Diabetic kidney disease (DKD) is the most common cause of end-stage renal disease (ESRD) and has high morbidity and mortality rates. The natural history of DKD is modifiable and progress has been made in reducing the number of people who develop ESRD. However, more work still needs to be done.1 The pathogenesis of DKD has been well studied and is known to incorporate multiple pathways. These include metabolic, hemodynamic, and inflammatory pathways all of which may play a role in cell signaling pathways, transcription factors, and ultimately renal and structural changes, including pathological lesion formation consistent with DKD.2,3 Glomerular hypertension and single nephron hyperfiltration also appear to be key culprits in the progression of DKD as can be seen by the changes in glomerular filtration rate (GFR) in chronic kidney disease (CKD) stage 3 and 4.4
Results from the DCCT study were instrumental in providing information about the benefits of good glycemic control as well as primary prevention of nephropathy with decreased risk reductions of micro- and macroalbuminuria. When reviewing primary and secondary GFR outcomes in DCCT/EDIC on type 1 diabetes patients in 2011, intensively treated patients continued to have sustained effects on eGFR levels as well as fewer deaths.5,6 Interestingly, in the long-term follow-up of the conventional and intensified treatment patients, subjects in the conventional treatment group showed an increased risk of the development of micro- and macroalbuminuria for almost 10 years after despite maintaining glycemic control similar to that of the intensive treatment group.7 This finding is consistent with cardiovascular and eye complications as well.7 Ironically, it was only those patients that progressed to macroalbuminuria that developed a decreased estimated GFR over time suggesting that some cases of microalbuminuria may be benign.8
The ADVANCE study focused on type 2 diabetes and enrolled more than 11,000 patients who were randomized to intensive treatment (HbA1c 6.5%) or standard treatment per local guidelines. The primary outcome included cardiovascular disease death, nonfatal myocardial infarction, and nonfatal stroke. While there was no significant difference between either group for major adverse cardiac events (MACE) or death, the intensive group did show statistical significance for hypoglycemia episodes (more episodes compared to conventional therapy) and decreases for new or worsening nerphropathy.9 Not surprisingly, patients in the standard treated group were more likely to develop ESRD over the intensive group (HR 0.35, p = 0.01).10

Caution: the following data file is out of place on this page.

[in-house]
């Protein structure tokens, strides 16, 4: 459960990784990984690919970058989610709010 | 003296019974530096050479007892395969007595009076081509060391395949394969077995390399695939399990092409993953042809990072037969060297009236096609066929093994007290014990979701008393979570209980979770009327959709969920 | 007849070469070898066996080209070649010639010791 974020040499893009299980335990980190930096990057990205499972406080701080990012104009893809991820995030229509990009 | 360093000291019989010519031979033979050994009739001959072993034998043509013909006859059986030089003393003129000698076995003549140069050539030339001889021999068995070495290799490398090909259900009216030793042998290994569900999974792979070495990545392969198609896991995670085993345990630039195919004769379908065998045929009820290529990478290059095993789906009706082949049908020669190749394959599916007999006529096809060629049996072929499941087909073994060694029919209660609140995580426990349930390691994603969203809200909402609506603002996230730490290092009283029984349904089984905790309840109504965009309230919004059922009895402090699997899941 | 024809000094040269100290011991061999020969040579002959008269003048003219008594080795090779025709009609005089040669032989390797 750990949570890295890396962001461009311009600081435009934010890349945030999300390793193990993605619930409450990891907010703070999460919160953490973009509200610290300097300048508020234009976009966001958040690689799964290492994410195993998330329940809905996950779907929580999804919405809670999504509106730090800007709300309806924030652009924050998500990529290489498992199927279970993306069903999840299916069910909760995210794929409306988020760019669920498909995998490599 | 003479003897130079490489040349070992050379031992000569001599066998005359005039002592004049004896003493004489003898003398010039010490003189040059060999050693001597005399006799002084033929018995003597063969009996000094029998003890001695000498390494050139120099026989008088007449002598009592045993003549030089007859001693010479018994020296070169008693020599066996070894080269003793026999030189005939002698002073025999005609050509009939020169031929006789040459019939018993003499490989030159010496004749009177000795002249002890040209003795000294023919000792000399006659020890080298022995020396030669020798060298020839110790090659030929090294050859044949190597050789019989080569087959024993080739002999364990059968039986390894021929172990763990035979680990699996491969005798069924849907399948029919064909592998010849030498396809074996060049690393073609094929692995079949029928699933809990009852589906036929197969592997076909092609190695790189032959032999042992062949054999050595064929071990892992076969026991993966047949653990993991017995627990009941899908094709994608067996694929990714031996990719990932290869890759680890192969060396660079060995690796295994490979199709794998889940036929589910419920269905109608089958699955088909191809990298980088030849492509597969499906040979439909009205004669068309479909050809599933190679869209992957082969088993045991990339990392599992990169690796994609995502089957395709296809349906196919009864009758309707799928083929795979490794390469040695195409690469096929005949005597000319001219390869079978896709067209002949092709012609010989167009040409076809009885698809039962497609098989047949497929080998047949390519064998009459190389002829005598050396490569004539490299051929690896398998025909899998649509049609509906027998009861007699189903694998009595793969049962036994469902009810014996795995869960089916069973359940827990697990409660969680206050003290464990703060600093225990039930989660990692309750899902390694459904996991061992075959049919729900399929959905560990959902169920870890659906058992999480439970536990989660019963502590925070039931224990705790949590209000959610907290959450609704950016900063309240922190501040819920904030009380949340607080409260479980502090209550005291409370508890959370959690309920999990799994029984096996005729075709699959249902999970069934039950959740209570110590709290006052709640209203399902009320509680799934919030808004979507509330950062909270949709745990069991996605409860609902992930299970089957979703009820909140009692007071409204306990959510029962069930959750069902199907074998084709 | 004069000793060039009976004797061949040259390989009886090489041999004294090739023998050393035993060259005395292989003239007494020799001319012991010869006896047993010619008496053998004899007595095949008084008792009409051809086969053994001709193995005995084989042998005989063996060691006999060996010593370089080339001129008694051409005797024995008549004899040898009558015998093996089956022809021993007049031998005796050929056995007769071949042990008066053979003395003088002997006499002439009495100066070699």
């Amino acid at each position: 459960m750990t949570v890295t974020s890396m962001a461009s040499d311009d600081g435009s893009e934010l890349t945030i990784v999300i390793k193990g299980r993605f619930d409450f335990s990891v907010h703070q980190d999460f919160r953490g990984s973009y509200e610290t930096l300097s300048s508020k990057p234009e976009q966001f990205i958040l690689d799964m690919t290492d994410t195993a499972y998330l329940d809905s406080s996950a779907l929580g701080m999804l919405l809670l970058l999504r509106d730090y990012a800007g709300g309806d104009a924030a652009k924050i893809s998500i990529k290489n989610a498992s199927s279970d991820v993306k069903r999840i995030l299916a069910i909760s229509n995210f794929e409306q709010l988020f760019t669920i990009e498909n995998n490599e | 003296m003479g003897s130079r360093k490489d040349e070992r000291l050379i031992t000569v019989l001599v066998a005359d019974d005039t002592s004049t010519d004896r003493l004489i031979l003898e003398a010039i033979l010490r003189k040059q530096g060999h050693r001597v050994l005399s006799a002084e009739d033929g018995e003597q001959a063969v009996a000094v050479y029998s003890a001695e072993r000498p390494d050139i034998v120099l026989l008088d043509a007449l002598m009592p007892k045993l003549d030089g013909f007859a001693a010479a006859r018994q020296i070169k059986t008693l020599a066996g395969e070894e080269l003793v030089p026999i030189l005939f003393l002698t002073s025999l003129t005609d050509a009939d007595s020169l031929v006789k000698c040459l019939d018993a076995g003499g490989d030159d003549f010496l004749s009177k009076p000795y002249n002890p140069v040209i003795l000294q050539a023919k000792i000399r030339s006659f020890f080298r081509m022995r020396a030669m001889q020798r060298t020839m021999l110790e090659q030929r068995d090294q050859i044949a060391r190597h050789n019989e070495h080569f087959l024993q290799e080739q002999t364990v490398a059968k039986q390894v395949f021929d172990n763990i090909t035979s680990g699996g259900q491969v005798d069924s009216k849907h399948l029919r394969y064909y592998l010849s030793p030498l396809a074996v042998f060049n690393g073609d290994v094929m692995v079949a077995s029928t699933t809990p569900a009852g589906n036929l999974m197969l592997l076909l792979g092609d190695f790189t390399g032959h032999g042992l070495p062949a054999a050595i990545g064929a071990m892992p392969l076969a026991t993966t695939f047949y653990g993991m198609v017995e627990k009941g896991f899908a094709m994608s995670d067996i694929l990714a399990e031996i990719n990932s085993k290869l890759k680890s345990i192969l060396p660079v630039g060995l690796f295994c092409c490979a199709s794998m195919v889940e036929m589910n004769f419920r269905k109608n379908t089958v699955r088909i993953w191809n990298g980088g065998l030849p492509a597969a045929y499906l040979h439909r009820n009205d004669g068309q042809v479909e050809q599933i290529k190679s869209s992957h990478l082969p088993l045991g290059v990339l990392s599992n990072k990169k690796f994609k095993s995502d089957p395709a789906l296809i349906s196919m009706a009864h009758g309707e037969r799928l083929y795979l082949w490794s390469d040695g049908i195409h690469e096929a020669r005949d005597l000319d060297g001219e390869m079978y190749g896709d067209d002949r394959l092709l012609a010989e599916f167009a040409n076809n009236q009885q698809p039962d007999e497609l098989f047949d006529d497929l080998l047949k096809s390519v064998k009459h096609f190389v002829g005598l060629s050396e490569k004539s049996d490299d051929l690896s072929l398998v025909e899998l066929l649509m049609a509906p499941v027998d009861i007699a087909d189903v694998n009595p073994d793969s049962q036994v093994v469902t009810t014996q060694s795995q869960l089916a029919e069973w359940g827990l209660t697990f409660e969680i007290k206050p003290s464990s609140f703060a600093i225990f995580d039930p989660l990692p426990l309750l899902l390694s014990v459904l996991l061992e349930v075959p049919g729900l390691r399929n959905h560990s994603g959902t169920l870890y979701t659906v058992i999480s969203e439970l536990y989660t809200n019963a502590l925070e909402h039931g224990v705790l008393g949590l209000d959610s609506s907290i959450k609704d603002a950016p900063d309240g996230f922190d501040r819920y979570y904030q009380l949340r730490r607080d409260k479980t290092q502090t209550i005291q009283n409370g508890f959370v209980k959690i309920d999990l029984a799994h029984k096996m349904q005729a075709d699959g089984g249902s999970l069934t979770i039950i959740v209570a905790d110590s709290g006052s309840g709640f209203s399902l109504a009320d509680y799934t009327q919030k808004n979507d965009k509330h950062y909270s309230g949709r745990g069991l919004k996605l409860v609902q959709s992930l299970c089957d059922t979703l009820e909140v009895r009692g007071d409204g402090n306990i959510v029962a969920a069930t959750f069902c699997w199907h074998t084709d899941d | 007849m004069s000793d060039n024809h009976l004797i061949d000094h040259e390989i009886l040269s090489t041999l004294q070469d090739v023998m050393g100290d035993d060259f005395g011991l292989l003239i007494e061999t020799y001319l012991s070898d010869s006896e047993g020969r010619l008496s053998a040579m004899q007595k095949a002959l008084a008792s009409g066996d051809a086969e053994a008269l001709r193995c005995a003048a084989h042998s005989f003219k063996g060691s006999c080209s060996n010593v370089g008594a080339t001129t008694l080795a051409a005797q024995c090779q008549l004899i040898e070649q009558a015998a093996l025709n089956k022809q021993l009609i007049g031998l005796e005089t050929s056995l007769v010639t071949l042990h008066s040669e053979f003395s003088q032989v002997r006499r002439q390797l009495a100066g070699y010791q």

As kidney failure worsens, anemia may develop. The red blood cells have a shortened survival and are increasingly younger, which may falsely decrease the HbA1c for the same mean level of glucose.11 This problem is exacerbated with the use of erythropoietin and iron.11 Glycated albumin results are not affected by anemia and its relationship with glycemic control is not affected by lowered GFR.11 However, severe proteinuria seen in nephrotic syndrome does shorten the exposure time of albumin to glucose and causes a lowering of glycated albumin for the same level of glucose.11
Continuous glucose monitoring (CGM) is a suitable and important option for evaluating glucose levels independent of HbA1c and should be strongly considered for efficacy.
There have been a number of observational studies that show a relatively consistent profile showing that a decreased HbA1c may improve renal outcomes, but as these are observational in nature, further evidence is needed.12-14 However, it is important to remember that it is the entire patient being treated, not just the kidney. As such, glycemic control will have a positive impact on quality of life, retinopathy progression, and neuropathy. Achieving the best HbA1c possible, without an unacceptable increase in the risk of hypoglycemia, is the goal.
Present disclosure: The presenter reported that he is a consultant and has received honoraria from Astra Zeneca, Abbott, Boehringer Ingelheim, Eli Lilly, Janssen, Merck, Novo Nordisk, and Sanofi. He has also received grant support from Boehringer Ingelheim and Novo Nordisk.
Written by: Debbie Anderson, PhD
Reviewed by: Marco Gallo, MD